Blair: Contemporary Confusion

by Peter Blair | 10/5/11 10:00pm

In Britain this August, 1,200 people were arrested in connection with the violence, burning and looting that characterized the worst British civil unrest in a generation. Many thousands took part in the theft and rioting that ravaged London and three other major cities. The damage amounted to hundreds of millions of pounds, at least. There seems to be no clear reason or explanation for these riots they were purely destructive.

In Greece, starting on May 5, 2010 and continuing until the present day, there have been large-scale riots protesting capitalism and the government's economic policies. In the May 5 riot, three people were killed and 75 were injured. Yesterday, 20,000 protestors tried to storm the capitol building.

Starting on Sept. 17, Americans participating in the "Occupy Wall Street" movement began to protest against a hodgepodge of issues, from the organization of the military to the perceived prevalence of greed among wealthy Americans to capitalism itself. By Oct. 1, similar protests began to occur in several other American cities, including Boston, Chicago, Denver and Los Angeles. This movement largely seems to be a less focused response to the Tea Party, another though decidedly less militant recent popular uprising.

And then you have the relatively unreported Operation Fast And Furious scandal that came to light at the beginning of this year and has continued to snowball. The scandal involves the American government not only allowing Mexican drug cartels to smuggle around 2,500 weapons (including automatic guns) into Mexico, but even paying for some of the artillery. This policy was established in hopes that it would lead to the arrest of high-stake cartel leaders, but the government lost track of roughly 1,400 of the guns, two of which have now been linked to murder of a U.S. border patrol agent. They also appear to have been used in several murders in Mexico.

There seems to be something in the air this year. Citizens and governments alike are running roughshod over the rule of law, popular uprisings the likes of which have not been seen since the 1960s and '70s are back, and beliefs that are wacky (many Wall Street occupiers are Truthers), unusual (many Tea Partiers subscribe to Ron Paul-style libertarianism) or presumed dead (Communism) are suddenly in the forefront of our national, even international, consciousness.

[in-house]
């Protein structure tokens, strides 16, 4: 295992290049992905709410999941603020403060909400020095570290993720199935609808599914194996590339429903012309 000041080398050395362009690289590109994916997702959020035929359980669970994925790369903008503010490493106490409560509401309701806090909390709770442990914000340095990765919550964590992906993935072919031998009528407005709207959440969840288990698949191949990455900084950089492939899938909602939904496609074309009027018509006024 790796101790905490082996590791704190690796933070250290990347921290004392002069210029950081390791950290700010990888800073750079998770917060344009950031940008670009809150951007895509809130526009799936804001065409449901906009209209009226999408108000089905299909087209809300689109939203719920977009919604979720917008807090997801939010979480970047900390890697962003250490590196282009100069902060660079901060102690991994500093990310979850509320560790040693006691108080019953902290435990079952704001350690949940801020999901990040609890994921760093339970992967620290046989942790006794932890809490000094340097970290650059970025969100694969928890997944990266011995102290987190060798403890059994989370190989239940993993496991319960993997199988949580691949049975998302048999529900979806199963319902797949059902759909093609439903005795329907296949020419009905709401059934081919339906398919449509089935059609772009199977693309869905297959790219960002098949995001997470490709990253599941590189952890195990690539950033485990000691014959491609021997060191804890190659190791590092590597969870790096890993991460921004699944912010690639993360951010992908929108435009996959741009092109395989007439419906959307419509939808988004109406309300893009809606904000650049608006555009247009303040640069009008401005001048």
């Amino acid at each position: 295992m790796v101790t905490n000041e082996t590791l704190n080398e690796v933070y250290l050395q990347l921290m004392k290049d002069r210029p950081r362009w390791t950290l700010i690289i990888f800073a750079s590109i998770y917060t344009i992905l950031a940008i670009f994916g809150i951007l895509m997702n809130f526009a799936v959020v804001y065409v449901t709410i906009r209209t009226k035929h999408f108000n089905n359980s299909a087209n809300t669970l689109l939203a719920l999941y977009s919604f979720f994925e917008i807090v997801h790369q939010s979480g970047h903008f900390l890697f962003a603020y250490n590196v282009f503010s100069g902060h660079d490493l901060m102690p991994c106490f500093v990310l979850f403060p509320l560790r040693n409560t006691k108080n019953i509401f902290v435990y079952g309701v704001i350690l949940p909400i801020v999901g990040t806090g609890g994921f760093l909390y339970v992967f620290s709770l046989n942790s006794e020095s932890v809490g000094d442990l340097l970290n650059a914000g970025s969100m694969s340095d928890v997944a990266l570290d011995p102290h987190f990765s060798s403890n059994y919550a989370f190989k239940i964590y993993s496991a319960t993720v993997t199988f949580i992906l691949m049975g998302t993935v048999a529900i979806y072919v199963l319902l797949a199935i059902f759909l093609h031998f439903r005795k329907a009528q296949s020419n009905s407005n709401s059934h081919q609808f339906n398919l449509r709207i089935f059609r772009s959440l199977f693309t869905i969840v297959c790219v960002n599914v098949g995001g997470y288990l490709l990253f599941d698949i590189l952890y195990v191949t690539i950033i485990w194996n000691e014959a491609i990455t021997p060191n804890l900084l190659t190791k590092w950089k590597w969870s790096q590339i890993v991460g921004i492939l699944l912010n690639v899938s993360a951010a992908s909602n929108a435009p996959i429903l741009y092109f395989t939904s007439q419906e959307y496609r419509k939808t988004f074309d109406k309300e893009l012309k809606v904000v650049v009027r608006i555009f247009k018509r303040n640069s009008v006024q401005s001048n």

Of course, it would be far too dramatic to suggest that our society is coming apart at its seams. If the economic crisis continues to worsen or remain the same, however, it may be that the popular movements and uprisings mentioned above will become more numerous and more militant than in Greece or Britain. That, however, is a huge "if." But nevertheless, the confluence of all these movements and occurrences in a relatively short time period suggests that there is something interesting happening in the world right now.

There are many things to see in these occurrences, but surely one of them is that the Western world is suffering through a period of immense moral and intellectual confusion. Tea Partiers and Occupiers may seem very different, but they sometimes overlap. For example, Ron Paul supports aspects of both movements. More than a few people told me in 2008 that they were going to vote for either Obama or Ron Paul. The Occupiers are a mishmash of all sorts of people, and they have no clear objectives as a group. These movements and the weird and unexpected points of contact between them suggest there is a general widespread societal sense of dissatisfaction, a general sense that something is wrong and needs to change, but no real clear idea of what is wrong or how to fix it. The aimless violence of the British riots and the idiotic policy of our government to supply drug lords with weapons suggest that there is a general deadening of our moral sense and a general coarsening of our moral sensibility.

Which brings us back to Dartmouth. We have a unique opportunity, those of us who have the luxury of being sequestered away at a summer camp like Dartmouth for four years, to spend the time thinking very hard about what we believe and who we are as moral and political beings. Our society needs clarity very badly, and our education imposes upon us a duty to attempt to contribute some. We will not save the world with our thoughts, but maybe we will save ourselves, and that's a start.